Damien and Atticus were insperable. They sat next to each other in science class every day, they were on the same soccer team, they spent weekends together, they texted each other before school, during school (even though it wasn’t allowed) and after school, and they made plans to go to the same high school and save up some money to fly to Spain to see real Madrid play before starting at the same university. 
Only a summer ago, Damien went away to a camp and when he returned he was moody and looked down a lot. Atticus asked him how the summer was and while playing his Nintendo, Damien said “It was fine, but I prefer to spend my summer at your house…You know how I feel about people who aren’t us.” 
It was such a clever, funny and nice thing to say. Atticus loved Damien like a brother and this clever, funny thing confirmed that Damien saw Atticus as a brother, too and having a brother was very important to Atticus and like with Boo, he took the responsibility very seriously.

That was until the new boy came.

As the weeks went by, Atticus felt as though he rarely saw Damien’s eyes or face. Damien’s face was always towards the new boy and slowly over time Atticus felt that he had somehow been squeezed out of his own story. He was now a spectator of brothers’ world and not in it. He wondered if he were imagining it. He must be imagining. But today, when the bell rang to indicate the end of lunch and Atticus wandered into science class, Damien was sitting at their desk…next to Adrian.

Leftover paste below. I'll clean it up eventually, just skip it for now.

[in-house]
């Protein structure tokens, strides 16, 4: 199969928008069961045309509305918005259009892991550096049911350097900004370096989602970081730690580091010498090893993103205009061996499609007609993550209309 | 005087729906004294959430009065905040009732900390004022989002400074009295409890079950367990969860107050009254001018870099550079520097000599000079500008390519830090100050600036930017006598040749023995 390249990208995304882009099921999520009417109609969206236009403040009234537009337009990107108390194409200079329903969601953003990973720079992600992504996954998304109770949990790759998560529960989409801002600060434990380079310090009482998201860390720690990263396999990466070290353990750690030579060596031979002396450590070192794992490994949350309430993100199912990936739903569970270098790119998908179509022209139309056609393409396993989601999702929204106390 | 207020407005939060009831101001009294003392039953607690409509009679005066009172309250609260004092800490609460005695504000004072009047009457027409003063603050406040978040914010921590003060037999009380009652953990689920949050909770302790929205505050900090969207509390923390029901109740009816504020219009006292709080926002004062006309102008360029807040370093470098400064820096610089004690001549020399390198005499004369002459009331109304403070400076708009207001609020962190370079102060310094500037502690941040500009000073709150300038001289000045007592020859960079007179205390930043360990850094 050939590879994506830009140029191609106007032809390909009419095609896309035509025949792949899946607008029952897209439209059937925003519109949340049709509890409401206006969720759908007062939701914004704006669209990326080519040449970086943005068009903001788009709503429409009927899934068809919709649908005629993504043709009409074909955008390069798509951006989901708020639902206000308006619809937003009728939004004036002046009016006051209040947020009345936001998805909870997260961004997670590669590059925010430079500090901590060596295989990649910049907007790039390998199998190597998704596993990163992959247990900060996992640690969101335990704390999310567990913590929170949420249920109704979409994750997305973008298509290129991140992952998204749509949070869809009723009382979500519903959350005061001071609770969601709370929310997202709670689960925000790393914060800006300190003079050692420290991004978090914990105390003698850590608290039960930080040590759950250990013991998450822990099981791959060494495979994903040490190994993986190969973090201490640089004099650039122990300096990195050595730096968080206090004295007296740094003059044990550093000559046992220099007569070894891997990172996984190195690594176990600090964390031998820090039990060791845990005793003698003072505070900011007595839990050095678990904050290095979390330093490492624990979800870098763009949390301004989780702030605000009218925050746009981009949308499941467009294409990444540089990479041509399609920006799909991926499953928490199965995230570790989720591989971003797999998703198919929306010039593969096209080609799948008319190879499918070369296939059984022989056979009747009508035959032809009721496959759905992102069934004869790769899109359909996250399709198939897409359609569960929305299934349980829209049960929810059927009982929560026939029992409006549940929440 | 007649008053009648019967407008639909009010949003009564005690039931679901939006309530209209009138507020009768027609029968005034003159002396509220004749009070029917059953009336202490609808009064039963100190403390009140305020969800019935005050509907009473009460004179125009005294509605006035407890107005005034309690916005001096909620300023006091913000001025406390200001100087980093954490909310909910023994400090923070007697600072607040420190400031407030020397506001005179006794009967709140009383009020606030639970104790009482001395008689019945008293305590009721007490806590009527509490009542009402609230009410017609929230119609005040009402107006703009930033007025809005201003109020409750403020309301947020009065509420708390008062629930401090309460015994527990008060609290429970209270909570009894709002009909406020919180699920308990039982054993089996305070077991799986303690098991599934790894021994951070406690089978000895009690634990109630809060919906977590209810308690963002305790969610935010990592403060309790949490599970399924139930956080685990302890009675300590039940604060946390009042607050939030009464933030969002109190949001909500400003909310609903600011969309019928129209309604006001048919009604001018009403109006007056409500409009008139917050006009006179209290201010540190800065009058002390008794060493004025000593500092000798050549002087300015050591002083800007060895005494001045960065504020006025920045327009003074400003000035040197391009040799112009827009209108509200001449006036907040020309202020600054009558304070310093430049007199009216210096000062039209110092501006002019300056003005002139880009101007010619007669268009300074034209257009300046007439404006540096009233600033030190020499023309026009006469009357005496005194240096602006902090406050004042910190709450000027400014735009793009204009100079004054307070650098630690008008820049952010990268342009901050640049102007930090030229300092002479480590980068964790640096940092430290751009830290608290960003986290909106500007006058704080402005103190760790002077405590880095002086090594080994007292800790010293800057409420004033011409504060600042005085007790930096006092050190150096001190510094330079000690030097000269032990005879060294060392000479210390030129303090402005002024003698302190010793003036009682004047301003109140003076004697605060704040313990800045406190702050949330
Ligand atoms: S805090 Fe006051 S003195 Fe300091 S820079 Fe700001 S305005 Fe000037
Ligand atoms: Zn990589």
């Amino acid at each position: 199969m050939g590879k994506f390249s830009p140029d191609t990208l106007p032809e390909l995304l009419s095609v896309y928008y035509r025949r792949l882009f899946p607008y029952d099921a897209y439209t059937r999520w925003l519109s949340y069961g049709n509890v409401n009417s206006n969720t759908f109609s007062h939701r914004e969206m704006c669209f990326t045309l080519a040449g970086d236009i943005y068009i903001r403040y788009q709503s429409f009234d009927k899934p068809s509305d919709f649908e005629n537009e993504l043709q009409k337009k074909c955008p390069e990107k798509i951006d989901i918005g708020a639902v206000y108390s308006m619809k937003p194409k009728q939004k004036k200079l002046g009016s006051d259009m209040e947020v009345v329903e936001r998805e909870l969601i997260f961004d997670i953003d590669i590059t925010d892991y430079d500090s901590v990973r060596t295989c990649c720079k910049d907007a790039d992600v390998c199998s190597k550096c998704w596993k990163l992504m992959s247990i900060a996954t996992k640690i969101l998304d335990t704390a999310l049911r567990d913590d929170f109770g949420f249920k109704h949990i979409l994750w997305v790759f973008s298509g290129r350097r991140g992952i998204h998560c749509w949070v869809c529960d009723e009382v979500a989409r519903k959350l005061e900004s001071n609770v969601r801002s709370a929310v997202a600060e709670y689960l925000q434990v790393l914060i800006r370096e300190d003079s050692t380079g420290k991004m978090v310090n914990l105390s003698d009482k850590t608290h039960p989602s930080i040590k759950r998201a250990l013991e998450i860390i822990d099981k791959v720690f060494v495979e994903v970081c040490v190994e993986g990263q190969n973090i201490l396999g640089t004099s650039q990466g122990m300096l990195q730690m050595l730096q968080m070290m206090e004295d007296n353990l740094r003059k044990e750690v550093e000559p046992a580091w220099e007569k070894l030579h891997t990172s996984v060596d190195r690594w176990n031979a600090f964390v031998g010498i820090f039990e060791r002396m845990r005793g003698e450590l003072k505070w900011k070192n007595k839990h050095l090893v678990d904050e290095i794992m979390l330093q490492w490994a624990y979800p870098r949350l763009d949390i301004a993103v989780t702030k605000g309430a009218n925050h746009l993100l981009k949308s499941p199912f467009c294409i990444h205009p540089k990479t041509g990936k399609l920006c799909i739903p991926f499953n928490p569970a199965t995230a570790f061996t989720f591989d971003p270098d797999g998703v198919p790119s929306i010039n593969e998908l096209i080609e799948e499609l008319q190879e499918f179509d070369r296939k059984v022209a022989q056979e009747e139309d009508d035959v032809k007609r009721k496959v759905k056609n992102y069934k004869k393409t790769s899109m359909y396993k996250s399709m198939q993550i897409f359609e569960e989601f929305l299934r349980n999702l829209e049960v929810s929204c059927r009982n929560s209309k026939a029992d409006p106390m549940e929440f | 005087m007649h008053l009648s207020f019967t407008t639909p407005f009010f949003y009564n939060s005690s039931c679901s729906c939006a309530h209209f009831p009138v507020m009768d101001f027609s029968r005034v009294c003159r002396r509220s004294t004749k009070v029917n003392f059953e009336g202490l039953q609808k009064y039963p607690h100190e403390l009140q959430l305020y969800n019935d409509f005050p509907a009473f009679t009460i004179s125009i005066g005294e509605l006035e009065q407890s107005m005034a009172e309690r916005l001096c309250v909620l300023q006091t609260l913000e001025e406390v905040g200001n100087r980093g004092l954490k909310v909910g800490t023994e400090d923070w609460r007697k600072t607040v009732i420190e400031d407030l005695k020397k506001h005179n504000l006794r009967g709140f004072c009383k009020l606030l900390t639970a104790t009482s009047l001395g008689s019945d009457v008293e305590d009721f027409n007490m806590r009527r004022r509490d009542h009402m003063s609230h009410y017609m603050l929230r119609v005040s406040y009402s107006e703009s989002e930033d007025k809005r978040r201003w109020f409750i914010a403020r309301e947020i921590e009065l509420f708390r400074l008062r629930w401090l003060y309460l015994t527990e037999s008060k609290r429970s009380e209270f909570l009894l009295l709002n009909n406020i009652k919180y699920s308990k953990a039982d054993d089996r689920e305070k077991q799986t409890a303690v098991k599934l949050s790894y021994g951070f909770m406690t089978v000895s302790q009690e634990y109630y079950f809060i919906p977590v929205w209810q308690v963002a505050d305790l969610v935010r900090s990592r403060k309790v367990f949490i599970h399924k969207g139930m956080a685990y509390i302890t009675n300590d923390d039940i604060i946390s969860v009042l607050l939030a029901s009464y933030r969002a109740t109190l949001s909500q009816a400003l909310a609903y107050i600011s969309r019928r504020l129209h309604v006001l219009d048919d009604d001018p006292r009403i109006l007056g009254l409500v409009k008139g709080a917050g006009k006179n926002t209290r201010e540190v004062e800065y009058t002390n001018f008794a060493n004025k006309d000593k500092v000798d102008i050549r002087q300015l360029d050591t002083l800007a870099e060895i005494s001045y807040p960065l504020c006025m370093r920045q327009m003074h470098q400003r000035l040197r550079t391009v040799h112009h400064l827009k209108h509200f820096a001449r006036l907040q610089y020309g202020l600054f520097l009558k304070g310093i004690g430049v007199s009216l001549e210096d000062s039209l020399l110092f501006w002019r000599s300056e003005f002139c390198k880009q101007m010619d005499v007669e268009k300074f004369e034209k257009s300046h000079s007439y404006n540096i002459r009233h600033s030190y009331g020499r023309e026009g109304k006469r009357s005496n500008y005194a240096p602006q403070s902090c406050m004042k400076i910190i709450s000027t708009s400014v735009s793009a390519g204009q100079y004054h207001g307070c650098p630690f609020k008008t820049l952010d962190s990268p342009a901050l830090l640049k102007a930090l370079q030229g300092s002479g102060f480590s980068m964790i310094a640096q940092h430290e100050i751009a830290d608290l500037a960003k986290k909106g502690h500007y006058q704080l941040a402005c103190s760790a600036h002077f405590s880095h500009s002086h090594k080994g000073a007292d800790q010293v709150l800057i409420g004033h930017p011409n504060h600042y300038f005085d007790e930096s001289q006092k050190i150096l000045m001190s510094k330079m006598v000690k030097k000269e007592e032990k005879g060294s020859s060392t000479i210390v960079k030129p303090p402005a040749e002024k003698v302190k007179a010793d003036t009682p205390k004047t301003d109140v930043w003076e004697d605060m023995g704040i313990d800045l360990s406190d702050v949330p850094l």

Adrian was sitting in Atticus’ seat, slapping his hand down on Atticus’ desk, smiling Atticus’ smiles, laughing Atticus’ laughs. 
Atticus felt cold and hot at the same time. His heart fell with a thud to his feet through his knees, making it impossible to move. He stood, frozen, staring at the two oblivious boys waving their arms around, excited by each other´s conversation. 
The Asian boy that never got sat next to, noticed this betrayal and Atticus moved quickly to take a seat next to him, pretending that this was normal and nothing mattered.

Mr. Dunt entered, “Good afternoon everyone. Quiet please.” 
Everyone except Damien and the new boy quietened down.” 
“Atticus and Damien if you don’t be quiet I am going to have to separate you.” 
Quiet, smug laughter released from the class at this error and Mr. Dunt looked to Atticus and apologized. 
“Sorry, Atticus, I mean Adrian.”